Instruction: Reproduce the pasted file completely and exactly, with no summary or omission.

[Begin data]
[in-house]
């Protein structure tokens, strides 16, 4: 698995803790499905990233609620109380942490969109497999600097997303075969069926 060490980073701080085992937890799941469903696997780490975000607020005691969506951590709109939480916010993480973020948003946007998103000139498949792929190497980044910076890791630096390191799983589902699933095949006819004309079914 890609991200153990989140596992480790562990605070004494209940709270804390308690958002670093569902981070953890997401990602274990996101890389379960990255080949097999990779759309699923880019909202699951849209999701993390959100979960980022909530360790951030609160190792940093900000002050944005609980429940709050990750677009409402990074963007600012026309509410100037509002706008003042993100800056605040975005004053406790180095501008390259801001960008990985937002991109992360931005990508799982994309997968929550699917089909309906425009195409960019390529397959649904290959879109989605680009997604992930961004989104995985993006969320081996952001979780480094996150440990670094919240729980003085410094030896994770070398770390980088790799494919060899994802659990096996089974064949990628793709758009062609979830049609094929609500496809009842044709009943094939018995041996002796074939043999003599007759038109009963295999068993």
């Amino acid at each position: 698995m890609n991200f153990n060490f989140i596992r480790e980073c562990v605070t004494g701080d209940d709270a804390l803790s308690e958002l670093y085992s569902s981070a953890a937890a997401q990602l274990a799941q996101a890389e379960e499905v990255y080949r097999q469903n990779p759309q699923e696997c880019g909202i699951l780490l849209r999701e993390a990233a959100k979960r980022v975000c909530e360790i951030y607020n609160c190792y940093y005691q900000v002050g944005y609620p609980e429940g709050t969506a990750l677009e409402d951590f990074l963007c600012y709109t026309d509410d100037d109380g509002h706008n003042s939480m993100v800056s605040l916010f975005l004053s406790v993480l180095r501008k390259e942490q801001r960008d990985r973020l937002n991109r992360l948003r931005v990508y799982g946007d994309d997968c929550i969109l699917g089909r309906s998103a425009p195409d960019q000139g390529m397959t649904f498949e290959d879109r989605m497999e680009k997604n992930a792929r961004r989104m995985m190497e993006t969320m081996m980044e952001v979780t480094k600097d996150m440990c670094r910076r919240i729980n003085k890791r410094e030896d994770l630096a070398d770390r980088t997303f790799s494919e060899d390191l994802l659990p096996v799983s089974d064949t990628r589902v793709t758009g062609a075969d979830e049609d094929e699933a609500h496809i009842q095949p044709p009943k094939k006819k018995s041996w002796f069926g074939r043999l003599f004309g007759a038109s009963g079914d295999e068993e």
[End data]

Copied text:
[in-house]
């Protein structure tokens, strides 16, 4: 698995803790499905990233609620109380942490969109497999600097997303075969069926 060490980073701080085992937890799941469903696997780490975000607020005691969506951590709109939480916010993480973020948003946007998103000139498949792929190497980044910076890791630096390191799983589902699933095949006819004309079914 890609991200153990989140596992480790562990605070004494209940709270804390308690958002670093569902981070953890997401990602274990996101890389379960990255080949097999990779759309699923880019909202699951849209999701993390959100979960980022909530360790951030609160190792940093900000002050944005609980429940709050990750677009409402990074963007600012026309509410100037509002706008003042993100800056605040975005004053406790180095501008390259801001960008990985937002991109992360931005990508799982994309997968929550699917089909309906425009195409960019390529397959649904290959879109989605680009997604992930961004989104995985993006969320081996952001979780480094996150440990670094919240729980003085410094030896994770070398770390980088790799494919060899994802659990096996089974064949990628793709758009062609979830049609094929609500496809009842044709009943094939018995041996002796074939043999003599007759038109009963295999068993």
């Amino acid at each position: 698995m890609n991200f153990n060490f989140i596992r480790e980073c562990v605070t004494g701080d209940d709270a804390l803790s308690e958002l670093y085992s569902s981070a953890a937890a997401q990602l274990a799941q996101a890389e379960e499905v990255y080949r097999q469903n990779p759309q699923e696997c880019g909202i699951l780490l849209r999701e993390a990233a959100k979960r980022v975000c909530e360790i951030y607020n609160c190792y940093y005691q900000v002050g944005y609620p609980e429940g709050t969506a990750l677009e409402d951590f990074l963007c600012y709109t026309d509410d100037d109380g509002h706008n003042s939480m993100v800056s605040l916010f975005l004053s406790v993480l180095r501008k390259e942490q801001r960008d990985r973020l937002n991109r992360l948003r931005v990508y799982g946007d994309d997968c929550i969109l699917g089909r309906s998103a425009p195409d960019q000139g390529m397959t649904f498949e290959d879109r989605m497999e680009k997604n992930a792929r961004r989104m995985m190497e993006t969320m081996m980044e952001v979780t480094k600097d996150m440990c670094r910076r919240i729980n003085k890791r410094e030896d994770l630096a070398d770390r980088t997303f790799s494919e060899d390191l994802l659990p096996v799983s089974d064949t990628r589902v793709t758009g062609a075969d979830e049609d094929e699933a609500h496809i009842q095949p044709p009943k094939k006819k018995s041996w002796f069926g074939r043999l003599f004309g007759a038109s009963g079914d295999e068993e």